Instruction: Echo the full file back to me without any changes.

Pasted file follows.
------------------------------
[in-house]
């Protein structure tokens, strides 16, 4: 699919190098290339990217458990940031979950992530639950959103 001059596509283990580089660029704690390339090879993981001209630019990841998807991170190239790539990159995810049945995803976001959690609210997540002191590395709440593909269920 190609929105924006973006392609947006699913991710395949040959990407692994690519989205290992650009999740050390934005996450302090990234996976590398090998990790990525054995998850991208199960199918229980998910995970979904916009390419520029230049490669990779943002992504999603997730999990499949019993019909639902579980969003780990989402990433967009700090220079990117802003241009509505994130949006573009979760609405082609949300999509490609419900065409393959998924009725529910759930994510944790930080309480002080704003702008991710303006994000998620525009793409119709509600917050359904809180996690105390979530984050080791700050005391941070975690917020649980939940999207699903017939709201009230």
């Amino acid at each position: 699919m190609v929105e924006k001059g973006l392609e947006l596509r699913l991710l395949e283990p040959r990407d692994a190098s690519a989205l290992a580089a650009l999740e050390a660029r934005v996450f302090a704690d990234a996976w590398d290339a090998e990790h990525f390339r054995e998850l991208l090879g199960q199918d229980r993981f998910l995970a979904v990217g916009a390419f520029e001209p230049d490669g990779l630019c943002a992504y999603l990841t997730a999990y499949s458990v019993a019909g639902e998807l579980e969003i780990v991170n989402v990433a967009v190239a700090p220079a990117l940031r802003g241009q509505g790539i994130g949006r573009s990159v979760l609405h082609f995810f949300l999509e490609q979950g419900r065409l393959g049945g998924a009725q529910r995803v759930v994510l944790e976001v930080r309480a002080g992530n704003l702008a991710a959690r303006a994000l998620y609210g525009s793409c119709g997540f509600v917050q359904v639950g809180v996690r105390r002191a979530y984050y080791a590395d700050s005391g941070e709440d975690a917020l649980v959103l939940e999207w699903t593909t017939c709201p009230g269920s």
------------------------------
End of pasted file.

[in-house]
């Protein structure tokens, strides 16, 4: 699919190098290339990217458990940031979950992530639950959103 001059596509283990580089660029704690390339090879993981001209630019990841998807991170190239790539990159995810049945995803976001959690609210997540002191590395709440593909269920 190609929105924006973006392609947006699913991710395949040959990407692994690519989205290992650009999740050390934005996450302090990234996976590398090998990790990525054995998850991208199960199918229980998910995970979904916009390419520029230049490669990779943002992504999603997730999990499949019993019909639902579980969003780990989402990433967009700090220079990117802003241009509505994130949006573009979760609405082609949300999509490609419900065409393959998924009725529910759930994510944790930080309480002080704003702008991710303006994000998620525009793409119709509600917050359904809180996690105390979530984050080791700050005391941070975690917020649980939940999207699903017939709201009230």
């Amino acid at each position: 699919m190609v929105e924006k001059g973006l392609e947006l596509r699913l991710l395949e283990p040959r990407d692994a190098s690519a989205l290992a580089a650009l999740e050390a660029r934005v996450f302090a704690d990234a996976w590398d290339a090998e990790h990525f390339r054995e998850l991208l090879g199960q199918d229980r993981f998910l995970a979904v990217g916009a390419f520029e001209p230049d490669g990779l630019c943002a992504y999603l990841t997730a999990y499949s458990v019993a019909g639902e998807l579980e969003i780990v991170n989402v990433a967009v190239a700090p220079a990117l940031r802003g241009q509505g790539i994130g949006r573009s990159v979760l609405h082609f995810f949300l999509e490609q979950g419900r065409l393959g049945g998924a009725q529910r995803v759930v994510l944790e976001v930080r309480a002080g992530n704003l702008a991710a959690r303006a994000l998620y609210g525009s793409c119709g997540f509600v917050q359904v639950g809180v996690r105390r002191a979530y984050y080791a590395d700050s005391g941070e709440d975690a917020l649980v959103l939940e999207w699903t593909t017939c709201p009230g269920s």